Young Migrants Get Legal Break
In a decision that could affect thousands of young immigrants, a federal appeals court ruled Thursday that juveniles who have been released from custody to an adult may not be deported until both have been notified of the threatened action.
In a 3-0 decision, the U.S. 9th Circuit Court of Appeals rejected the government’s argument that it could seek to deport illegal immigrants younger than 18 without notifying an adult of the juvenile’s obligation to attend a hearing.
The Bureau of Immigration and Customs Enforcement “has offered no justification whatsoever for departing from its stated presumption” that those under 18 “require a responsible adult to help them navigate” immigration proceedings, Judge Kim M. Wardlaw wrote for the court.
The immigration bureau, now part of the Department of Homeland Security, took the position that immigrants 14 and older no longer needed the assistance of an adult in immigration proceedings. Agency attorneys contended that the notification requirement placed an “intolerable burden” on them.
Wardlaw said she found the government’s position “incomprehensible,” impractical and constitutionally suspect.
“Indeed, at age 14, a minor could not even drive himself to a hearing that he is required to attend, and might well be unable to navigate a public transportation system,” the judge wrote.
She noted that the immigration bureau’s own regulations would bar an immigration judge from accepting a minor’s admission of deportability without a responsible adult present.
The 9th Circuit ruled that Jose Flores-Chavez was entitled to a new deportation hearing and ordered that he be released immediately. He has been in custody the last four years.
Lucas Guttentag, who directs the Immigrants Rights Project of the American Civil Liberties Union in Oakland, hailed the ruling.
“The decision protects the rights of thousands of children and prohibits the government from ignoring or exploiting the special vulnerability of an unaccompanied minor who is expected to understand the complexities of our immigration system and to have the capacity to appear at a hearing that may be far away,” Guttentag said.
A spokesman for Immigration and Customs Enforcement said the government had detained 5,980 juvenile immigrants in fiscal 2003, up from 5,183 in 2002.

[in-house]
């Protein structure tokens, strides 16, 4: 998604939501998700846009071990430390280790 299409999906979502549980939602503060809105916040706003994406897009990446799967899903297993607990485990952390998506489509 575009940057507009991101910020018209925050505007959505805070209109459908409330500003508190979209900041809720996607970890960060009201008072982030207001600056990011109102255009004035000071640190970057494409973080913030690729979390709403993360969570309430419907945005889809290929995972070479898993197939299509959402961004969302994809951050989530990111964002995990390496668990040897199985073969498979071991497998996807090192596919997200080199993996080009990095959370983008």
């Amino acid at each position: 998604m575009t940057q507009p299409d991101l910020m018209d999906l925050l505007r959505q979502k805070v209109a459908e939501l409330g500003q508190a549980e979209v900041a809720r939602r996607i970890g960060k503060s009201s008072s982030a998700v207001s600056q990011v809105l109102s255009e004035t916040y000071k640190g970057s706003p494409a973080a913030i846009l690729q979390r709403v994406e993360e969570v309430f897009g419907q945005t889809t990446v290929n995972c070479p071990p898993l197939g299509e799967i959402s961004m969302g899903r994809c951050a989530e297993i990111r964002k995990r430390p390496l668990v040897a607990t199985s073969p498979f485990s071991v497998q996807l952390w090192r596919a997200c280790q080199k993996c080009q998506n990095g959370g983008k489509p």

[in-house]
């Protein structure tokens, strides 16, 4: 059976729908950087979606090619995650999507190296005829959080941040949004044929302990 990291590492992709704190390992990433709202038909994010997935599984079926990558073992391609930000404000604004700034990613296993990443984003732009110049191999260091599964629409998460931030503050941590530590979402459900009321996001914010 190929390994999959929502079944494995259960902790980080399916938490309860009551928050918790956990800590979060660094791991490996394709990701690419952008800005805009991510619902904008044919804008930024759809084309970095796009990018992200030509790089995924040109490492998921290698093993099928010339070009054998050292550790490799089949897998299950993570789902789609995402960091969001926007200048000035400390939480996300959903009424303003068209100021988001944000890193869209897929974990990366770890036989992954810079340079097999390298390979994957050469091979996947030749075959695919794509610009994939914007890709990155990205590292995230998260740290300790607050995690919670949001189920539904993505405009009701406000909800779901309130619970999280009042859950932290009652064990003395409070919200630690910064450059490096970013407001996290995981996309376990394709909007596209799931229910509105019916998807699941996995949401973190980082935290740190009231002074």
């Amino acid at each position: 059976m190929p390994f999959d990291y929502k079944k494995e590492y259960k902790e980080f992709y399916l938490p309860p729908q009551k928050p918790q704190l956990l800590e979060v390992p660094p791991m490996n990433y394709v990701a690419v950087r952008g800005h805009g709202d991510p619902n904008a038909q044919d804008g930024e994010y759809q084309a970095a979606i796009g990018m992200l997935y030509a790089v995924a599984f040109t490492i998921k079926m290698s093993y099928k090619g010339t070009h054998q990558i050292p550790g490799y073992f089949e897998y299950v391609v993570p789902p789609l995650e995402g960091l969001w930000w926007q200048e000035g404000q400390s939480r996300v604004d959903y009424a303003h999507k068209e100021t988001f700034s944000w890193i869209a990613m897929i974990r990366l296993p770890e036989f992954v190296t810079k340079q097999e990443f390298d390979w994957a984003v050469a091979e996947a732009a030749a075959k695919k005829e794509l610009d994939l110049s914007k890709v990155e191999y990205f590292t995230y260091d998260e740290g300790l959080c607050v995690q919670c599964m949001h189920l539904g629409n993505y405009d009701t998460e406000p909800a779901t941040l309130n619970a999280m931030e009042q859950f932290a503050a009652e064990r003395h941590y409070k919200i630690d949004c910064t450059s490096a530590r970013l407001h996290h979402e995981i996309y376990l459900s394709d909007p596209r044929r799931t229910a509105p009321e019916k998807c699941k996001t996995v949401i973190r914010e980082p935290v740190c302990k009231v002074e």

Justice Department spokesman Charles Miller said the agency was studying the ruling and had no immediate comment.
Thursday’s ruling was the latest victory for attorneys asserting that illegal immigrants have due process rights.
One of the first major wins came in 1991, when an immigration policy was overturned that had kept thousands of Central American children in custody, pending deportation hearings, unless close relatives came for them.
Then in 1996, the agency agreed to place juveniles in the least-restrictive setting appropriate to their needs and, in most instances, jail them only if they had been convicted of crimes or deemed escape risks.
The latest case was filed on behalf of Flores-Chavez, a native of El Salvador, who came here by bus in February 1993 with two adult sisters and entered the U.S. illegally at San Ysidro, according to the decision.
The boy, then 15, was caught almost immediately by immigration authorities and served with deportation papers. The papers ordered him to appear for a hearing, but he did not sign them, nor was the adult to whom he was released made aware of the document.
Flores-Chavez missed the hearing, and an immigration judge ordered him deported, saying he had abandoned all his claims and waived his right to appeal.
INS agents took him into custody. The boy’s bid to reopen his deportation proceeding was rejected by an immigration judge, a decision that was upheld by the Board of Immigration Appeals. Then, he appealed to the 9th Circuit.
Wardlaw, joined by judges Marsha S. Berzon and Anthony W. Ishi, ruled that the agency’s regulatory framework “contemplates that no minor alien under age 18 should be presumed responsible for understanding his rights and responsibilities in preparing for and appearing” at a deportation hearing.
Notifying the responsible adult placed only a minor burden on immigration officials, Wardlaw decided.
A person’s interest in receiving notice of pending deportation proceedings “is one of grave importance,” Wardlaw wrote.
“For over one hundred years our courts have held that aliens possess due process rights under the Fifth Amendment,” Wardlaw wrote.
Flores-Chavez could have remained in the U.S. through rights conferred on his mother by Congress.
“With proper notice,” Wardlaw said, “Flores would in all probability have been allowed to remain in the country.”